To what extent does Euripides’s play Medea provide the audience with the classical expectation of catharsis?

Medea doesn't provide the audience with catharsis in the classical Aristotelian sense of the purgation of the emotions of pity and fear, which remain even after the play is over. In Medea, Euripides evokes a different kind of catharsis to which Aristotle refers in Poetics as rhaumaston, which is the sense of wonder and awe that the audience experiences as the culmination of all the emotions they've felt throughout the play.

Expert Answers

An illustration of the letter 'A' in a speech bubbles

When a person watches a tragic play, the events of the play produce in that person a wide range of emotions, including happiness, pity, fear, sorrow, revulsion, and so on. In his Poetics, Aristotle defines catharsis as the release, cleansing, or purging of these emotions, particularly the emotions of pity and fear.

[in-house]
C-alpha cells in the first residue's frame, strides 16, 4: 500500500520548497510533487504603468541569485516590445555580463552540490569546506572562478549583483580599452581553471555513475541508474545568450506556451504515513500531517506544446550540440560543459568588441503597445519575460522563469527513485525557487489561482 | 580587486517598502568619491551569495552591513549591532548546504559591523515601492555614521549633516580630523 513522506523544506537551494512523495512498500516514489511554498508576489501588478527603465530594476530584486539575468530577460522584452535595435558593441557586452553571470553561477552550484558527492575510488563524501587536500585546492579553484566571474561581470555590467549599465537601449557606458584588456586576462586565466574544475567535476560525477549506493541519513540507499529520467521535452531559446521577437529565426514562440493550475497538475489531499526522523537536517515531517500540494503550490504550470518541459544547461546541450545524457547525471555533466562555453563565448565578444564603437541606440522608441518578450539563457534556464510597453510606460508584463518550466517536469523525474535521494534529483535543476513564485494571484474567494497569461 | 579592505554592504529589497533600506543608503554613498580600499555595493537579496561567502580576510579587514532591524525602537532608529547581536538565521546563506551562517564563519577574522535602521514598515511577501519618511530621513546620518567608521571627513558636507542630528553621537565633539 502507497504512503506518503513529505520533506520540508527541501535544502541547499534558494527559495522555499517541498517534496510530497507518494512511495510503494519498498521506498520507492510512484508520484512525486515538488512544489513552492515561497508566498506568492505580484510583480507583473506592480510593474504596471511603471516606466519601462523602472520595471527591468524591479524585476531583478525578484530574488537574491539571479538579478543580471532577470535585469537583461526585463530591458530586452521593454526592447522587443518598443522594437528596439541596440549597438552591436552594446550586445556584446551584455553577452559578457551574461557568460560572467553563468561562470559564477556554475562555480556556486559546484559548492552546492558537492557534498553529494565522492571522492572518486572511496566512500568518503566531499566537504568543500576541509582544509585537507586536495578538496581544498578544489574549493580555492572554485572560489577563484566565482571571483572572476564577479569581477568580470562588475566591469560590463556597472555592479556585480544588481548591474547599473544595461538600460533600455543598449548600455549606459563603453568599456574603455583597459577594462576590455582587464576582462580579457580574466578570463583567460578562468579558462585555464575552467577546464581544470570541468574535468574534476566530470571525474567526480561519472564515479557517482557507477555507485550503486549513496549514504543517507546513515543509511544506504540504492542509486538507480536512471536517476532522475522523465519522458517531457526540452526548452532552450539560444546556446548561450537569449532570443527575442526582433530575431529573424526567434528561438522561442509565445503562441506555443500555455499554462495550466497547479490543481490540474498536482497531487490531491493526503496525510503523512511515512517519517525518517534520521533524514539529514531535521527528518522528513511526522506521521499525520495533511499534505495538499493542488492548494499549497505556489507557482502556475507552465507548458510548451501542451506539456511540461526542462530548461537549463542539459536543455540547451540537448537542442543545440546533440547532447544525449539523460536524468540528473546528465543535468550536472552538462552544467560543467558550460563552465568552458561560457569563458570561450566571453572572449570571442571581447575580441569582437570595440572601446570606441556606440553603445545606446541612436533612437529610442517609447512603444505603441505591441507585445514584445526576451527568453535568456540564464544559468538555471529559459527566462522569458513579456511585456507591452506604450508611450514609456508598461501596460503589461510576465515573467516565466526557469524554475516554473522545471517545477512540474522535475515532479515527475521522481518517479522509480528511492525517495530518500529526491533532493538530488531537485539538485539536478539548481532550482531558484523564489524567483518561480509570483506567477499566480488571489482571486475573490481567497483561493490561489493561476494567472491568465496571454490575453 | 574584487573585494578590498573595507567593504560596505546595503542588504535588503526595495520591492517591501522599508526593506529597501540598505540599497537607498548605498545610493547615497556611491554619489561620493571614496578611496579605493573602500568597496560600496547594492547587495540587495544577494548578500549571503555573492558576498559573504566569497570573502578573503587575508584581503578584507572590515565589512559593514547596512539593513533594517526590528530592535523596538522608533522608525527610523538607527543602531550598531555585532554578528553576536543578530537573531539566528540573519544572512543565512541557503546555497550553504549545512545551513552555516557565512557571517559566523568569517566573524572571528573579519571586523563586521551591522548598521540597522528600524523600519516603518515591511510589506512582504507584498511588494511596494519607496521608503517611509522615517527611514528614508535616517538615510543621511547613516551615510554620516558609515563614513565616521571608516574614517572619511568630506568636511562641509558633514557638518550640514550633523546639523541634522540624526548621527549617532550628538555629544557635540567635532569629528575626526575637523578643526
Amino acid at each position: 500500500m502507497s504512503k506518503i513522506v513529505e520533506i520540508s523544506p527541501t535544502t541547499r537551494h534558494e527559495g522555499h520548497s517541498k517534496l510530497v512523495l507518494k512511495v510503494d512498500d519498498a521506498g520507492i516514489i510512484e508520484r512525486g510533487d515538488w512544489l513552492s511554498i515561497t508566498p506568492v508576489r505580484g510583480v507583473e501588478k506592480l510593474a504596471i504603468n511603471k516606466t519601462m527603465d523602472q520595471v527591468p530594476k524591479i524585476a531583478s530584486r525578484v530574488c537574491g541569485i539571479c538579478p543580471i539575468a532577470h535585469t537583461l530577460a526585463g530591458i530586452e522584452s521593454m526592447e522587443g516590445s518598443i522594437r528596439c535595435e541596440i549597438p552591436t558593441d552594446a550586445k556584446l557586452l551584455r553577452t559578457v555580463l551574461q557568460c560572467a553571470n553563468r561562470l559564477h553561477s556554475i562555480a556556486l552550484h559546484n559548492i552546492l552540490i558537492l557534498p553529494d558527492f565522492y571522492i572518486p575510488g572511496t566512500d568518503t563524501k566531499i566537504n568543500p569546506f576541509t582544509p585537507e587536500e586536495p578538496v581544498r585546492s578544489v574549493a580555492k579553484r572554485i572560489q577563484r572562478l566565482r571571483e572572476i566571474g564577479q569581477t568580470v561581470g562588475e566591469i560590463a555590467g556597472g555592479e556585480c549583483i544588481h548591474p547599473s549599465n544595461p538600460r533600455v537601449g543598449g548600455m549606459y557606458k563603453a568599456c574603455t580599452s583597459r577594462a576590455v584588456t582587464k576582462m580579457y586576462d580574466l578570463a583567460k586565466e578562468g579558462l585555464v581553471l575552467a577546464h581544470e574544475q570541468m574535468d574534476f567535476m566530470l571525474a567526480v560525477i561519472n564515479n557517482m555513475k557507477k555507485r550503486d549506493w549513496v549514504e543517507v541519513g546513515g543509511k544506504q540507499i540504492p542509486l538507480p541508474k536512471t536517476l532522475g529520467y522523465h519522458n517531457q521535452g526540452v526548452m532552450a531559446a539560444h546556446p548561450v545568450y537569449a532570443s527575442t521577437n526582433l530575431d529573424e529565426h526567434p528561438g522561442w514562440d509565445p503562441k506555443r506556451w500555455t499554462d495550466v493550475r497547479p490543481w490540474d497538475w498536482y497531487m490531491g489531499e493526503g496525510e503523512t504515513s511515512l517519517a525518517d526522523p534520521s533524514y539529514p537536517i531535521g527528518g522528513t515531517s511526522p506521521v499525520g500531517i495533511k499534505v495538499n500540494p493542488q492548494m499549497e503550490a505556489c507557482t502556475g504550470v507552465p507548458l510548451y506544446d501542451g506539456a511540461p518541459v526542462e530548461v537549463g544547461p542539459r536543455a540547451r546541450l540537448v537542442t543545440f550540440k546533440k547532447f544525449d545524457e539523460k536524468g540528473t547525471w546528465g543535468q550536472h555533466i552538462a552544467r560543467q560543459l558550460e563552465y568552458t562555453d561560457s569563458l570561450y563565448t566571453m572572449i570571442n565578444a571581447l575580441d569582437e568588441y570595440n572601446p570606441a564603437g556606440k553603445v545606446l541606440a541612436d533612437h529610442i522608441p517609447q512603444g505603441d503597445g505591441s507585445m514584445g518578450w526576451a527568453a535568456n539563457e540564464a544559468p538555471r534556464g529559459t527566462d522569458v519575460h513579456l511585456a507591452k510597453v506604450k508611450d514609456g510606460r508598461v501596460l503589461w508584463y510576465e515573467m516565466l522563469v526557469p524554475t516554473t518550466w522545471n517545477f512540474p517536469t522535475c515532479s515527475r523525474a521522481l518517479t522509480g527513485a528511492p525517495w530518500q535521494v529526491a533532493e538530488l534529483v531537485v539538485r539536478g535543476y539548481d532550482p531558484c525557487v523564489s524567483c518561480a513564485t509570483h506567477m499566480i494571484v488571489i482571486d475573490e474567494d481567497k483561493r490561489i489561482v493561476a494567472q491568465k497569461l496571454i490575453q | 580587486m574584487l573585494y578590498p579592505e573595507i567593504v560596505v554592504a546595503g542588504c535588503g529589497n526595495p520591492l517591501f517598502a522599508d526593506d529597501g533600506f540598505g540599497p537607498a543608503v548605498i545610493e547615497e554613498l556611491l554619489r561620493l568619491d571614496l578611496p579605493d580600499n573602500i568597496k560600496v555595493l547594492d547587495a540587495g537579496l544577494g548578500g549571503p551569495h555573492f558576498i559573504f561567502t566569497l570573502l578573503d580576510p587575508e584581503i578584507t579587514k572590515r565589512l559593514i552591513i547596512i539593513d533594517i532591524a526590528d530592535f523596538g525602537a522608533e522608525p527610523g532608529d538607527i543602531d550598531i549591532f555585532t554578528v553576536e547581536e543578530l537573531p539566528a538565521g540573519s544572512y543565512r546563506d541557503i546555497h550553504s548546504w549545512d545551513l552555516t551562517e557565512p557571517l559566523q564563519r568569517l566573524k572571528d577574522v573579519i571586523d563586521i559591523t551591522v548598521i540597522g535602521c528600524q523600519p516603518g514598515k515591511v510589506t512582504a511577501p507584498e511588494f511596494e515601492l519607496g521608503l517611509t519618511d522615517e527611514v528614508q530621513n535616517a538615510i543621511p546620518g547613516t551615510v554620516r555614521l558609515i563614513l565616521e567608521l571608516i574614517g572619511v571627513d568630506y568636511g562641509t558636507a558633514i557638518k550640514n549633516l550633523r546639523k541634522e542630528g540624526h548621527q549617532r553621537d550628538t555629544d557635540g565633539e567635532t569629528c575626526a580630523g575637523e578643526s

Tragedy is an imitation of an action that is serious, complete, and of a certain magnitude; ... through pity and fear, effecting the proper purgation [catharsis] of these emotions. (Poetics, book 6)

In Medea, the action of the play elicits these same emotions, but catharsis isn't achieved in the conventional sense, because many of these emotions aren't purged and instead remain with the individual audience member long after the play is over.

During the course of the play, Medea does terrible things to avenge the wrongs that other characters in the play have done to her. She kills Jason's wife, Glauce, and...

(The entire section contains 474 words.)

Unlock This Answer Now

Start your 48-hour free trial to unlock this answer and thousands more. Enjoy eNotes ad-free and cancel anytime.

Start your 48-Hour Free Trial
Last Updated by eNotes Editorial on May 1, 2020